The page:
The National Institute of Standards and Technology (NIST) has been at the forefront of defining and standardizing cybersecurity practices. A key area of focus has been the development of robust access control policies that leverage both network and identity tiers. We reviewed the recommendations provided in NIST Special Publication 800-207A and related documents, highlighting the importance of a hybrid approach to access control.
Network and Identity Tiers in Access Control
Zero Trust Architecture (ZTA) is a cybersecurity paradigm focused on resource protection. Central to ZTA are two tiers: the Network Tier and the Identity Tier.
The Network Tier is concerned with the network infrastructure, including the policies that govern how network components operate and interact. For instance, a network-tier policy might dictate that certain types of traffic are only allowed to flow between specific devices, or that certain ports on a firewall must be closed to prevent potential attacks. This tier is often where traditional security measures like firewalls, intrusion detection systems, and network segmentation are implemented.
The Identity Tier deals with the identification, authentication, and authorization of users and devices on the network. Policies in this tier determine who or what is allowed to access the network and what they are allowed to do once they are on the network. This can include things like user credentials, access control lists, and role-based access controls.
Hybrid Access Control Policies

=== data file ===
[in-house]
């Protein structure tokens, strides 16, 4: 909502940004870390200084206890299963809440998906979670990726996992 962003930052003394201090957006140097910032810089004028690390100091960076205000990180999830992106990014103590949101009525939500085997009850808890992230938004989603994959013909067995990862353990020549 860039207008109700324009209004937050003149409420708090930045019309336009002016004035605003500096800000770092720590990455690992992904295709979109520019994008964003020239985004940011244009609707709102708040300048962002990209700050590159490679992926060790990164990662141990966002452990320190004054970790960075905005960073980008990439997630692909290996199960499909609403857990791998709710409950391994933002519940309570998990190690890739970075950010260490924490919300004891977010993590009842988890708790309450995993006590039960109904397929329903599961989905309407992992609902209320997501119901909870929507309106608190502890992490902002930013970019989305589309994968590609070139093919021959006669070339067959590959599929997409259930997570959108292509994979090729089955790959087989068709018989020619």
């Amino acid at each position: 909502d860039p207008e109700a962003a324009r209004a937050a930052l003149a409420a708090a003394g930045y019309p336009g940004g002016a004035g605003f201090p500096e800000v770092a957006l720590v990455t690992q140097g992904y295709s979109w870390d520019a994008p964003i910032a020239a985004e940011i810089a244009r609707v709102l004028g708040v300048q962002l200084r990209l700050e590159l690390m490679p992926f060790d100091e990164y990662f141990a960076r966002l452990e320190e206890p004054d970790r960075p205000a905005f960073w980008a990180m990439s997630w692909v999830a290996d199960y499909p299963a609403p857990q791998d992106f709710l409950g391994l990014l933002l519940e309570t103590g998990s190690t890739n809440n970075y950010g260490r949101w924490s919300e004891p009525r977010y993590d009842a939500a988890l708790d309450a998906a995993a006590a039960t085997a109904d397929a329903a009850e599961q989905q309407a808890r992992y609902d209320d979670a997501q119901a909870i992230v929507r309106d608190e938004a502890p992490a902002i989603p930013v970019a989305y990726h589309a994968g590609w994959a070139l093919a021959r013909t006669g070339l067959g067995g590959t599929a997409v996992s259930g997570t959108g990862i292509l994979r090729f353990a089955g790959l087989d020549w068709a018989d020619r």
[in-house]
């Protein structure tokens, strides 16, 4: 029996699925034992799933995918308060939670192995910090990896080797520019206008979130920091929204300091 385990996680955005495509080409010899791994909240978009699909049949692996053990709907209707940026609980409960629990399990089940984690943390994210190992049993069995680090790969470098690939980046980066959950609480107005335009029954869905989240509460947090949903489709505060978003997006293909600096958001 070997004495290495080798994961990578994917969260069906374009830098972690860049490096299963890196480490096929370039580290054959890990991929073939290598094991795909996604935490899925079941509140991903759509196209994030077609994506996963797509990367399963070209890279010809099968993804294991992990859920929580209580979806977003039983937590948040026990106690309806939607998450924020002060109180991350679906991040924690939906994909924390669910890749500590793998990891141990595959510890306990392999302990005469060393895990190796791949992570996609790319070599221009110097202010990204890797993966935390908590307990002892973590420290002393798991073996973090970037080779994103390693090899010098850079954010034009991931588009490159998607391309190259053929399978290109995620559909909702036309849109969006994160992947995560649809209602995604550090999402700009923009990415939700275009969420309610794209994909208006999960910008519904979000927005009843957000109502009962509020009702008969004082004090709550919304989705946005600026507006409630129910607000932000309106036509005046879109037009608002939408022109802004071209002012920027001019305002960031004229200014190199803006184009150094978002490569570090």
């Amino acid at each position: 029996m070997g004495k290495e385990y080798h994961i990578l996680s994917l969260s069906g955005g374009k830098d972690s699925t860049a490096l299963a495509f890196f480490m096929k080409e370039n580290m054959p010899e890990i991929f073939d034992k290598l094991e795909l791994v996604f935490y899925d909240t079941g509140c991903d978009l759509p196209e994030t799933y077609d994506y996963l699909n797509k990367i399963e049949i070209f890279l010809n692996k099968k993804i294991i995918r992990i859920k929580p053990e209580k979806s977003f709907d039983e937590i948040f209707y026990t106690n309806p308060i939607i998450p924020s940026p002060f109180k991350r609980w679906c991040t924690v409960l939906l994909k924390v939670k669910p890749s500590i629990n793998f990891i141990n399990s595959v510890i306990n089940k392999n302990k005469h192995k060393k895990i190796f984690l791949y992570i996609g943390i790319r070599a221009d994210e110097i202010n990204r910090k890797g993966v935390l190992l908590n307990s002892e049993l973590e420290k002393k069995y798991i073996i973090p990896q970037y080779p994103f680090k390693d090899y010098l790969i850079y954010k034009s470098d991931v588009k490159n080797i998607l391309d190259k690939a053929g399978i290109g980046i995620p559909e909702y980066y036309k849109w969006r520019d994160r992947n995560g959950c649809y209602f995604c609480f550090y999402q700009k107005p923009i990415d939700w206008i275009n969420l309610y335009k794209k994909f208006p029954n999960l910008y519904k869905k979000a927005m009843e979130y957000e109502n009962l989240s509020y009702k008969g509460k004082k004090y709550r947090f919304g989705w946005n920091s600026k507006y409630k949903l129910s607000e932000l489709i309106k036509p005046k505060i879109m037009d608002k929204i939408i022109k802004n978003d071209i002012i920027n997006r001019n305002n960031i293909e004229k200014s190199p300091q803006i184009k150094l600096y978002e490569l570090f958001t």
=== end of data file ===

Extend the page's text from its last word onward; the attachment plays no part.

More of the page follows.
In a hybrid approach to access control, network-tier and identity-tier policies work together to form a comprehensive cybersecurity solution. Network-tier policies limit potential unauthorized access or harmful traffic on the network, providing a strong first line of defense. For example, a network-tier policy might restrict access to a company's internal network from outside sources, or it might limit the types of traffic that are allowed to flow between different parts of the network.
Simultaneously, identity-tier policies ensure that even if a malicious actor gains access to the network, they won't be able to do much without the proper credentials and permissions. For instance, an identity-tier policy might require users to authenticate themselves using multi-factor authentication before they can access sensitive data. Furthermore, identity-tier policies can be used to enforce role-based access controls, restricting access to certain resources to only those users who need them to perform their jobs.
By working together, network-tier and identity-tier policies form a powerful cybersecurity solution, significantly enhancing the overall security posture of an organization.
Operant Network's platform for Enforcing Identity in Critical Infrastructure
Operant’s Multi-Party Trust (MPT) solution has been successfully implemented to enforce the identity tier of access control in critical infrastructure, including electrical generation facilities. The platform is grounded in the principle of "defined trust", where trust relationships are explicitly defined and managed. This approach aligns seamlessly with the identity tier of access control, emphasizing the importance of verifying the identity of components before granting them access to network resources.